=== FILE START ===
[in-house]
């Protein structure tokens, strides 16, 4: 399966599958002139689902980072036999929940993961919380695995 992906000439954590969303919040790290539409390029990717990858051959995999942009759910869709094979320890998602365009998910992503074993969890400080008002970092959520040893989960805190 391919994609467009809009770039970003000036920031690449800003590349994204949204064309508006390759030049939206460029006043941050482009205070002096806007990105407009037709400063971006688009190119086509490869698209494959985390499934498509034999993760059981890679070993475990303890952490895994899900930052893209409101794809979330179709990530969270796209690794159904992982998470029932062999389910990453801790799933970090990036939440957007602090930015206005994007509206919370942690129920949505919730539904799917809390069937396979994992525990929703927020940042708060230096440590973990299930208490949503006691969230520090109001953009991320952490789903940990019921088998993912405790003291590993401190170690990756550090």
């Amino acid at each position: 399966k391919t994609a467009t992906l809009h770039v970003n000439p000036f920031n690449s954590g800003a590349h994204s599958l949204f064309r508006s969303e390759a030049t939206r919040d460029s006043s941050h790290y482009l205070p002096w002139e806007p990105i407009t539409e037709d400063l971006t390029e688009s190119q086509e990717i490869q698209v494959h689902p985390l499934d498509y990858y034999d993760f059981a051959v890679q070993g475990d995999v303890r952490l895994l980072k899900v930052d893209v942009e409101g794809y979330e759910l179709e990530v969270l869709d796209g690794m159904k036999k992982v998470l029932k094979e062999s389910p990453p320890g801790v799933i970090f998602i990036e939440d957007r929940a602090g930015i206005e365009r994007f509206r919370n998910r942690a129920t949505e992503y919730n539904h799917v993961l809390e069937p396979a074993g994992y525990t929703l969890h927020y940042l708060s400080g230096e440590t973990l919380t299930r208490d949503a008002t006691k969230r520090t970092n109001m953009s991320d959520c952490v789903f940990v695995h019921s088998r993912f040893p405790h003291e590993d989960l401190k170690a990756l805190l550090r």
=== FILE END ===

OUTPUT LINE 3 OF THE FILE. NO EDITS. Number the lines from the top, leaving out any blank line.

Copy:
């Amino acid at each position: 399966k391919t994609a467009t992906l809009h770039v970003n000439p000036f920031n690449s954590g800003a590349h994204s599958l949204f064309r508006s969303e390759a030049t939206r919040d460029s006043s941050h790290y482009l205070p002096w002139e806007p990105i407009t539409e037709d400063l971006t390029e688009s190119q086509e990717i490869q698209v494959h689902p985390l499934d498509y990858y034999d993760f059981a051959v890679q070993g475990d995999v303890r952490l895994l980072k899900v930052d893209v942009e409101g794809y979330e759910l179709e990530v969270l869709d796209g690794m159904k036999k992982v998470l029932k094979e062999s389910p990453p320890g801790v799933i970090f998602i990036e939440d957007r929940a602090g930015i206005e365009r994007f509206r919370n998910r942690a129920t949505e992503y919730n539904h799917v993961l809390e069937p396979a074993g994992y525990t929703l969890h927020y940042l708060s400080g230096e440590t973990l919380t299930r208490d949503a008002t006691k969230r520090t970092n109001m953009s991320d959520c952490v789903f940990v695995h019921s088998r993912f040893p405790h003291e590993d989960l401190k170690a990756l805190l550090r």